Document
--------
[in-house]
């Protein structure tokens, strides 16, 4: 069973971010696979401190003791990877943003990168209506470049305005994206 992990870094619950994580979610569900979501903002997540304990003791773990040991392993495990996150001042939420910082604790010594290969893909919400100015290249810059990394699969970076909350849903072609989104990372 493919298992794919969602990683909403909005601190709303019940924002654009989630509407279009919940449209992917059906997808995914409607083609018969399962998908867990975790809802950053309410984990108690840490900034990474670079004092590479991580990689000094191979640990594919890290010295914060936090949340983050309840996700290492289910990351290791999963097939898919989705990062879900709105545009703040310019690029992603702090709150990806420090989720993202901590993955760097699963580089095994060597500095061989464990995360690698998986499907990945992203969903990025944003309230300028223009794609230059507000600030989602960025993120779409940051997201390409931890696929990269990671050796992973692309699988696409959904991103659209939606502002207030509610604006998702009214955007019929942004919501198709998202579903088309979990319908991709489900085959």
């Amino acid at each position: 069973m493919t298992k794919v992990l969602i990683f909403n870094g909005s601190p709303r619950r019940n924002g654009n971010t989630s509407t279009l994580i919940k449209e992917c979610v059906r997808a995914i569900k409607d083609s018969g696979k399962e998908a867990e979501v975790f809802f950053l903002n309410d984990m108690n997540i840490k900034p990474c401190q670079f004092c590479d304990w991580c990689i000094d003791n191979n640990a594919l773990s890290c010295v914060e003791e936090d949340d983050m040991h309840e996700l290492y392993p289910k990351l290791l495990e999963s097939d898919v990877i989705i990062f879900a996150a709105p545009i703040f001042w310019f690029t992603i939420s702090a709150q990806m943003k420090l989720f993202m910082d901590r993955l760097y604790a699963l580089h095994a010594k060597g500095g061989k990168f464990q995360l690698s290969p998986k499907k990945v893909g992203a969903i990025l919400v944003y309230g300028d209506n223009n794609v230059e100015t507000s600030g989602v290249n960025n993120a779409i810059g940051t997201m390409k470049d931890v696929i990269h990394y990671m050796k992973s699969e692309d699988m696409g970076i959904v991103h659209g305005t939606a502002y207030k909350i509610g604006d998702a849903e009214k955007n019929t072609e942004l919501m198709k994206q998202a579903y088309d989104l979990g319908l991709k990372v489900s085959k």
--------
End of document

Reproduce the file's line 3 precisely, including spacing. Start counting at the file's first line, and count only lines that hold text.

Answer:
């Amino acid at each position: 069973m493919t298992k794919v992990l969602i990683f909403n870094g909005s601190p709303r619950r019940n924002g654009n971010t989630s509407t279009l994580i919940k449209e992917c979610v059906r997808a995914i569900k409607d083609s018969g696979k399962e998908a867990e979501v975790f809802f950053l903002n309410d984990m108690n997540i840490k900034p990474c401190q670079f004092c590479d304990w991580c990689i000094d003791n191979n640990a594919l773990s890290c010295v914060e003791e936090d949340d983050m040991h309840e996700l290492y392993p289910k990351l290791l495990e999963s097939d898919v990877i989705i990062f879900a996150a709105p545009i703040f001042w310019f690029t992603i939420s702090a709150q990806m943003k420090l989720f993202m910082d901590r993955l760097y604790a699963l580089h095994a010594k060597g500095g061989k990168f464990q995360l690698s290969p998986k499907k990945v893909g992203a969903i990025l919400v944003y309230g300028d209506n223009n794609v230059e100015t507000s600030g989602v290249n960025n993120a779409i810059g940051t997201m390409k470049d931890v696929i990269h990394y990671m050796k992973s699969e692309d699988m696409g970076i959904v991103h659209g305005t939606a502002y207030k909350i509610g604006d998702a849903e009214k955007n019929t072609e942004l919501m198709k994206q998202a579903y088309d989104l979990g319908l991709k990372v489900s085959k």